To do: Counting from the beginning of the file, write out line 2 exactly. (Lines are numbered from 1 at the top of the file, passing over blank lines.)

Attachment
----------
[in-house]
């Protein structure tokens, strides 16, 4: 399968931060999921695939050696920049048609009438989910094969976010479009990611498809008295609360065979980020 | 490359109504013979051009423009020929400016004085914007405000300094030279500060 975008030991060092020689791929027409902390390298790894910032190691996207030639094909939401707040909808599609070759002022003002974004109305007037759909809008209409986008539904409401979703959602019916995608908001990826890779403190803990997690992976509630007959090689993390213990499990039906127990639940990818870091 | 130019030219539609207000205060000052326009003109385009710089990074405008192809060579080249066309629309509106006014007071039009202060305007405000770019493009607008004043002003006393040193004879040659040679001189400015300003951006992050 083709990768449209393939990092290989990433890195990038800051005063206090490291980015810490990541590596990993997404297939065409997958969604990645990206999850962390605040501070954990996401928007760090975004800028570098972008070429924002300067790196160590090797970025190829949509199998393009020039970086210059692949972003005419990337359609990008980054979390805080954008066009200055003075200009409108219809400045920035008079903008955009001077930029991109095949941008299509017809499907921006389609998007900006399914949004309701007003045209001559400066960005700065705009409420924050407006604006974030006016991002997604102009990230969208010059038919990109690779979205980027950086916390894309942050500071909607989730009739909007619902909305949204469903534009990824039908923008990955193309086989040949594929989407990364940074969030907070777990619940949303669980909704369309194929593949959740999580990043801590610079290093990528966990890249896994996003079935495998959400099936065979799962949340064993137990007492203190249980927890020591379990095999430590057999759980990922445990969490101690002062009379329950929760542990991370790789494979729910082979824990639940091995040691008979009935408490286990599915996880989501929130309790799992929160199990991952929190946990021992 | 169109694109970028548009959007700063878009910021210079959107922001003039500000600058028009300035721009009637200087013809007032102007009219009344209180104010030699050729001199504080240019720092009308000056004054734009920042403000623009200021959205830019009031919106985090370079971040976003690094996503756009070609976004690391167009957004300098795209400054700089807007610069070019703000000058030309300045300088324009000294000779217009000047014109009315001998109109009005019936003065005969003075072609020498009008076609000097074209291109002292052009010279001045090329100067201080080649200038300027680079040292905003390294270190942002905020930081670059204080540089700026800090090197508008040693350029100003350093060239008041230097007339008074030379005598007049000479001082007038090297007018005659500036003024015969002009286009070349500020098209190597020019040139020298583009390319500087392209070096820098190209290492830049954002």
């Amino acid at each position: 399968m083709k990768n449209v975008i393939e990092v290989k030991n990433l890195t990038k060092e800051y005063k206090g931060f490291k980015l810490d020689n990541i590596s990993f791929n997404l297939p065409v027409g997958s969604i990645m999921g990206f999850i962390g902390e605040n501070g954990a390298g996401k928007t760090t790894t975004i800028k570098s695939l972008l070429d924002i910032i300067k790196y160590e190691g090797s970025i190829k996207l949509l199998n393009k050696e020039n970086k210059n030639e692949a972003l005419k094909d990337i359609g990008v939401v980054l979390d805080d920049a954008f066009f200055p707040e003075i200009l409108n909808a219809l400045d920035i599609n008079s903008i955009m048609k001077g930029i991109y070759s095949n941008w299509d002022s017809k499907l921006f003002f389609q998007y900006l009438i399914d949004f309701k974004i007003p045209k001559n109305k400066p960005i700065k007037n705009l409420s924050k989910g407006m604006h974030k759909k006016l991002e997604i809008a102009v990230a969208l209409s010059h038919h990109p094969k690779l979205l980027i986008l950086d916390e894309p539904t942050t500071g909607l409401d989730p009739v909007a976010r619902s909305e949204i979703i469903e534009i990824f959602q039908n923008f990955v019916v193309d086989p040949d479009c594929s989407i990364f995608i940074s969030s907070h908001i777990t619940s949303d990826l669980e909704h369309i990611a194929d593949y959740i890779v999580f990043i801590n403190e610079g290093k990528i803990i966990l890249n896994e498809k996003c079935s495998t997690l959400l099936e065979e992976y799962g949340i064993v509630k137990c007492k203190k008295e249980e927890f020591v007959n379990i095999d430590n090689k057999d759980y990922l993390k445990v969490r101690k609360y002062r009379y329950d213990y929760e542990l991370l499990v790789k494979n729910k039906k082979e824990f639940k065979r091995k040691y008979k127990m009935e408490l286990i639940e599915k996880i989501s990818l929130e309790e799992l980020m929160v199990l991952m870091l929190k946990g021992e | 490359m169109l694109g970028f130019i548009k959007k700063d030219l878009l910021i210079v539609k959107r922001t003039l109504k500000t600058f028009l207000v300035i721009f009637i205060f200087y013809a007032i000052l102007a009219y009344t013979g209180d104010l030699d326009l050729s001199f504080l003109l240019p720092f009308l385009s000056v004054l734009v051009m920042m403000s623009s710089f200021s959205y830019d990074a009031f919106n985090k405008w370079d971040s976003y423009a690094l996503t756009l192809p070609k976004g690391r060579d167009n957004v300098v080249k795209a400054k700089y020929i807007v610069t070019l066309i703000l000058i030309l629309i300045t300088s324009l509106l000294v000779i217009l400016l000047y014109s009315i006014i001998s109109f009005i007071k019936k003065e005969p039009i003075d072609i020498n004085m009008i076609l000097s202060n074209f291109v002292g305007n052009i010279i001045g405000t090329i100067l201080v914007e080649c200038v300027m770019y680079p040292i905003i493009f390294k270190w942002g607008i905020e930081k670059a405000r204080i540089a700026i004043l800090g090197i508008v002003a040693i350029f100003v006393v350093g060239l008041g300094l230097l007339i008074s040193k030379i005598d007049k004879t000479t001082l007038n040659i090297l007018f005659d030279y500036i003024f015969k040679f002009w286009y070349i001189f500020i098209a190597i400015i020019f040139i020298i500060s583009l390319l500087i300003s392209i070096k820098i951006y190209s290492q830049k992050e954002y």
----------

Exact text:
């Protein structure tokens, strides 16, 4: 399968931060999921695939050696920049048609009438989910094969976010479009990611498809008295609360065979980020 | 490359109504013979051009423009020929400016004085914007405000300094030279500060 975008030991060092020689791929027409902390390298790894910032190691996207030639094909939401707040909808599609070759002022003002974004109305007037759909809008209409986008539904409401979703959602019916995608908001990826890779403190803990997690992976509630007959090689993390213990499990039906127990639940990818870091 | 130019030219539609207000205060000052326009003109385009710089990074405008192809060579080249066309629309509106006014007071039009202060305007405000770019493009607008004043002003006393040193004879040659040679001189400015300003951006992050 083709990768449209393939990092290989990433890195990038800051005063206090490291980015810490990541590596990993997404297939065409997958969604990645990206999850962390605040501070954990996401928007760090975004800028570098972008070429924002300067790196160590090797970025190829949509199998393009020039970086210059692949972003005419990337359609990008980054979390805080954008066009200055003075200009409108219809400045920035008079903008955009001077930029991109095949941008299509017809499907921006389609998007900006399914949004309701007003045209001559400066960005700065705009409420924050407006604006974030006016991002997604102009990230969208010059038919990109690779979205980027950086916390894309942050500071909607989730009739909007619902909305949204469903534009990824039908923008990955193309086989040949594929989407990364940074969030907070777990619940949303669980909704369309194929593949959740999580990043801590610079290093990528966990890249896994996003079935495998959400099936065979799962949340064993137990007492203190249980927890020591379990095999430590057999759980990922445990969490101690002062009379329950929760542990991370790789494979729910082979824990639940091995040691008979009935408490286990599915996880989501929130309790799992929160199990991952929190946990021992 | 169109694109970028548009959007700063878009910021210079959107922001003039500000600058028009300035721009009637200087013809007032102007009219009344209180104010030699050729001199504080240019720092009308000056004054734009920042403000623009200021959205830019009031919106985090370079971040976003690094996503756009070609976004690391167009957004300098795209400054700089807007610069070019703000000058030309300045300088324009000294000779217009000047014109009315001998109109009005019936003065005969003075072609020498009008076609000097074209291109002292052009010279001045090329100067201080080649200038300027680079040292905003390294270190942002905020930081670059204080540089700026800090090197508008040693350029100003350093060239008041230097007339008074030379005598007049000479001082007038090297007018005659500036003024015969002009286009070349500020098209190597020019040139020298583009390319500087392209070096820098190209290492830049954002």